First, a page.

What to consider before developing an open course
With the increasing popularity of open education many teachers have started using open educational content in their practice, as it is reusable and accessible to everyone. Open education can take a number of forms such as open access to programs, open access to courses, open educational resources, open textbooks, open research and open data.
One of the benefits of open educational content is that practitioners and institutions with great ideas can create their own material and share their knowledge with their peers.
Creating open educational content, however, is not an easy task. As a teacher or an institution you might have the perfect idea for an open course but there are several key questions you must ask yourselves before you start developing it. These questions can be bundled in three groups
- purpose of the course
- teaching process
- quality assurance and promotion.
Purpose of the course
Similarly to a traditional course, the main point that needs to be considered is the purpose of the open education course. This includes the following questions:
- What is the purpose of the open course, for example, capacity development (e.g. open schooling initiative) or commercial use (e.g. direct learners to other courses)?
- What needs does this course fulfil? Is it part of a compulsory course?
- Who are the students and how can their individual requirements be met (e.g. how diverse are they geographically or in terms of learning)?
- What are the objectives of the course? What should students be able to do by the end of the course?
- What is the type of open education system that you will use (self-paced or programmes, open access, single, dual or partnership)?
- What teaching methods fit your teaching philosophy? Would a constructivist approach be suitable where learning occurs with students actively participating?
- If yes, what learning activities will you provide and how collaborative are these activities intended to be? For example, this could include discussions or having learners co-write course content or textbooks if the aim is to have a student-centred approach.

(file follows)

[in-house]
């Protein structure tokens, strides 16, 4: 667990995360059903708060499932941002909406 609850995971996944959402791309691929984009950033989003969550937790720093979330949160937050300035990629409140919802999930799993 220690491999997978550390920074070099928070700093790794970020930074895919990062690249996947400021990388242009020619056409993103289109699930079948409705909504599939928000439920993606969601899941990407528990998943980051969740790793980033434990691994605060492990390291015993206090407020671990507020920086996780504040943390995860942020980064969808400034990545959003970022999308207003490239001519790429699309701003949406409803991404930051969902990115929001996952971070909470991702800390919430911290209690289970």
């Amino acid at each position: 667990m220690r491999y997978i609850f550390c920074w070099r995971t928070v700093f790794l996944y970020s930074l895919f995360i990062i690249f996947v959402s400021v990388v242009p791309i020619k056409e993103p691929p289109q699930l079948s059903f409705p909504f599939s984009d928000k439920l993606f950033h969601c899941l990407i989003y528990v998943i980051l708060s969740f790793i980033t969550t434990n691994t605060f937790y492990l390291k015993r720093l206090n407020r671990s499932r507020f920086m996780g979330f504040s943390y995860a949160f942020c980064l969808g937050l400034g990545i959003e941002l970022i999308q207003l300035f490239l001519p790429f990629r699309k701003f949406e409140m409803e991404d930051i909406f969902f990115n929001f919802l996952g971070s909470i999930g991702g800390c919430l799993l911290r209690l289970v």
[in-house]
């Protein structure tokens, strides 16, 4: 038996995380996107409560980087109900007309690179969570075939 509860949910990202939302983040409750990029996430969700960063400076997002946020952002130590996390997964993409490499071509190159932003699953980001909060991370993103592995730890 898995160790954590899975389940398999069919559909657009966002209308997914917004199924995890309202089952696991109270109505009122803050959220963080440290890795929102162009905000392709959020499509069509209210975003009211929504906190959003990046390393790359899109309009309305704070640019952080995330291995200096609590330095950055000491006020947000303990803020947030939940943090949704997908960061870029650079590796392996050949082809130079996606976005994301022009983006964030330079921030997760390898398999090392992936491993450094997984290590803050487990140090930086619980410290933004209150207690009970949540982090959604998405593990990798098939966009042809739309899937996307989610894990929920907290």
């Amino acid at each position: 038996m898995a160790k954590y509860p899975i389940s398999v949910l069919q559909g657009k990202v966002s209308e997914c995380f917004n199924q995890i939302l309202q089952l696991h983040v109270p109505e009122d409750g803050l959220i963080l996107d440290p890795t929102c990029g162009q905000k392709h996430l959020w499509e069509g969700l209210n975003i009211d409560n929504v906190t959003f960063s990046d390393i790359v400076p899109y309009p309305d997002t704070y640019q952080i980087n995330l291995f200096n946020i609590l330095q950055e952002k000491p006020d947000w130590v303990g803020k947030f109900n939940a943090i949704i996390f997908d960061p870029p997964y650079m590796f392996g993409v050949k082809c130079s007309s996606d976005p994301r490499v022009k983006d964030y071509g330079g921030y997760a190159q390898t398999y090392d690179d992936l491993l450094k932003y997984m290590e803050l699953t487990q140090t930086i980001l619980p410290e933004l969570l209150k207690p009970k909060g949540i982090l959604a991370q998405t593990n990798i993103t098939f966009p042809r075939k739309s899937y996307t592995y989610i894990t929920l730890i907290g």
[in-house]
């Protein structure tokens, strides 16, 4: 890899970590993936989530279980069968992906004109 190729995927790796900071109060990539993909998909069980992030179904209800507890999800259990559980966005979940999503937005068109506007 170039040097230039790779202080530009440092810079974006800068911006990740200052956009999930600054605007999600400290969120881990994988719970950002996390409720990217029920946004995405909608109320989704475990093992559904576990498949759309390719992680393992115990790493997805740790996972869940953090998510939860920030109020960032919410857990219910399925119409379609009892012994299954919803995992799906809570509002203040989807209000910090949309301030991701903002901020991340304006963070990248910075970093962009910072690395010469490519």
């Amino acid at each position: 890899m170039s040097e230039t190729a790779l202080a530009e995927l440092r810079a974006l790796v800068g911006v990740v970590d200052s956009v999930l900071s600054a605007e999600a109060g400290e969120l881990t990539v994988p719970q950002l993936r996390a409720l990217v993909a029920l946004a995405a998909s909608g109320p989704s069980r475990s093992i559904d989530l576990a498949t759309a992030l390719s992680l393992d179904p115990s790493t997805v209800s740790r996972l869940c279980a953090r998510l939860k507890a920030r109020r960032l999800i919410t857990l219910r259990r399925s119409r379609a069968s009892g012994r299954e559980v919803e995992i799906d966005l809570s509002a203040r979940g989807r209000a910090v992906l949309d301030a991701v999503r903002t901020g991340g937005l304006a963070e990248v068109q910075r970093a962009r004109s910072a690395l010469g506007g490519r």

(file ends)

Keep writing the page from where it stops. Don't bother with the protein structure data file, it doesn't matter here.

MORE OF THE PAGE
- What pedagogical approach will you adopt? Would open-ended instruction or peer-learning work?
- What will be the role of the educators? Are direct interactions with the educators planned? / What resources are necessary to create the instructionally designed resources?
- How will students be assessed (e.g. automated Multiple Choice Questions, physical examination, study journal)?
- How will students be supported?
- How will students be recruited and enrolled (e.g. open admission or upon registration)?
Quality assurance and promotion
Copyrights and quality assurance
- What intellectual property will you adopt? Does sharing open access material have commercial implications or mostly intellectual (in the case of the latter you may have more opportunities).
- What copyright issues need to be addressed?
- Are there quality assurance mechanisms in place?
Connecting resources & business developments
- How will you share your resources with others?
- Will you need some data to teach this course and where will you find this data?
- What resources will you use (e.g. content-creation interface, such as the WikiEducator Interface)?
- What is your human resource strategy?
- How will you address sustainability and costs?
- How will you ensure monitoring and evaluation?
- Are there some ethical issues to take into consideration?
- Should the course be placed in a repository?
The accomplishments of teachers are dependent on their environment, and heads of institutions have a role to play in setting up an environment in which open education, and more generally, educational innovation is encouraged. This could be done, for example, by setting up institutional strategies that include open education as an objective, having clear open education policies and investing resources in support services to set up open education content.